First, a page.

More than 75 percent (77.4%) of the survey respondents said their association ahd adjusted homeowner fees in the last three years. The fee had last been raised more than 5 years ago at 19 percent of the airparks and the adjustments had been made 4-5 years ago at only 3 percent.
Survey respondents came from most states with Florida accounting for nearly 22 percent of the responses. Texas provided 12.5 percent of the survey answers with Alaska, Arizona, Illinois and South Carolina each supplying 6.25 percent of the answers.
The survey obviously doesn’t answer all the questions but it should provide some insight for those airparks wrestling with the fee question and offering some guidelines.
Here are some of the comments:
A responder from an airpark with more than 65 homesites indicated they have a fee of $180 per year for homeowners plus $55 for runway use. This response didn’t indicate whether all property owners – those with and those without planes – had to pay the total of $235 per month.
“Our fee is very minimal – $500 per year – to cover maintenance, grass cutting and a reserve for future repaving,” reported someone from a 26-35 lot airpark.
An airpark in South Carolina with more than 65 lots has a homeowners fee of under $100 a month.
A respondent in the upper Midwest with more than 65 homesite on the airpark said they have over 3,000 people in the association, assess under $100 per month and it includes golf course and lake maintenance fees.
A Texas respondent said their association’s fees of $100 per month are “too low to do proper maintenance and capital improvements. Some homeowners are resistant to any increases.” That airpark falls in the 26-35 class with 10-25 of the lots built on.
In Florida, an airpark with 51-65 lots has a $200 per year fee for homeowners. “An additional airport use fee is charged to all active aircraft owners using the runway. The fee is currently $500 per year.” The survey shows the fee was last adjusted in the previous three years.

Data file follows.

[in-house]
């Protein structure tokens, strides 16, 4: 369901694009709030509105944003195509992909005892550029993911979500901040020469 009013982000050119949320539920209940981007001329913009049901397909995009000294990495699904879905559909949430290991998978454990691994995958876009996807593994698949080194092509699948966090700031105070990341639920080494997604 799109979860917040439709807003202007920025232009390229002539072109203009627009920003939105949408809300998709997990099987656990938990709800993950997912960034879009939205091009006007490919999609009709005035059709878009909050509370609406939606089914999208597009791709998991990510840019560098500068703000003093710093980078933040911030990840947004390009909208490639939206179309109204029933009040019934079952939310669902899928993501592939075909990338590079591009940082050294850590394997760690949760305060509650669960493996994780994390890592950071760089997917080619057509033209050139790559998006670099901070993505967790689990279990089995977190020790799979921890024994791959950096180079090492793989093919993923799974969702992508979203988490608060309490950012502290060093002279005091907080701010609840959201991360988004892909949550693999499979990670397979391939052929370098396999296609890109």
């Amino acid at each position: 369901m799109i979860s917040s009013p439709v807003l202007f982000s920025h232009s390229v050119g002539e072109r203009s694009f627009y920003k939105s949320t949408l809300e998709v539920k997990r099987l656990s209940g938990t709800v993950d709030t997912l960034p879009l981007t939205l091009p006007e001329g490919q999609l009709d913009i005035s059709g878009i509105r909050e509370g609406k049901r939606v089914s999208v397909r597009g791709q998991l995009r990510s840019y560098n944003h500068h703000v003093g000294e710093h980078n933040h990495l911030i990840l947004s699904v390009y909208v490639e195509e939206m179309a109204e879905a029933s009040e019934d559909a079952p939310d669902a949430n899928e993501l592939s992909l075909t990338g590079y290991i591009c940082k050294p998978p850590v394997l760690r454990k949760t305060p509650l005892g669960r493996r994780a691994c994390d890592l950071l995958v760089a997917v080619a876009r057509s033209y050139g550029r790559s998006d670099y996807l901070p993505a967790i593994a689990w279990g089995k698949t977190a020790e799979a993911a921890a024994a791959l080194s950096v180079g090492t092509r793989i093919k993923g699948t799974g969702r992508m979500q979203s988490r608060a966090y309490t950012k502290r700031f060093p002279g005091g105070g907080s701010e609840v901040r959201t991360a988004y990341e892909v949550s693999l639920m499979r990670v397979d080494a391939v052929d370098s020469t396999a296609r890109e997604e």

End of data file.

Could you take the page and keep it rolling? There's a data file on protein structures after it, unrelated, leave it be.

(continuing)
A new Texas airpark – now in its second year – has 26-35 home lots with less than 10 homes finished although all the lots were sold within a year. The homeowner fee is $340 per year.
Disputes on fees and other things aren’t uncommon for residential airpark associations, just as they are common for other neighborhood associations. A Florida airpark with more than 65 lots, all sold and all with homes, has a fee of under $100 per month, according to the individual completing the survey. This individual says “the fee in 1997 was $25. It nearly tripled by 2006 mainly as a result of a determined clique who took over the board of directors and spent wildly and foolishly (and possibly illegally) resulting in serious debt obligations now being paid down by the present membership.”
The owner of Willow Valley Landing Strip in Mohave Valley, Arizona reported that “our small sub-division has a 2,585 foot landing strip. All flight-oriented members are invited to use the strip without charge; occasional users chip in to improve it. I own it and we make out pretty well without help to keep it operational.”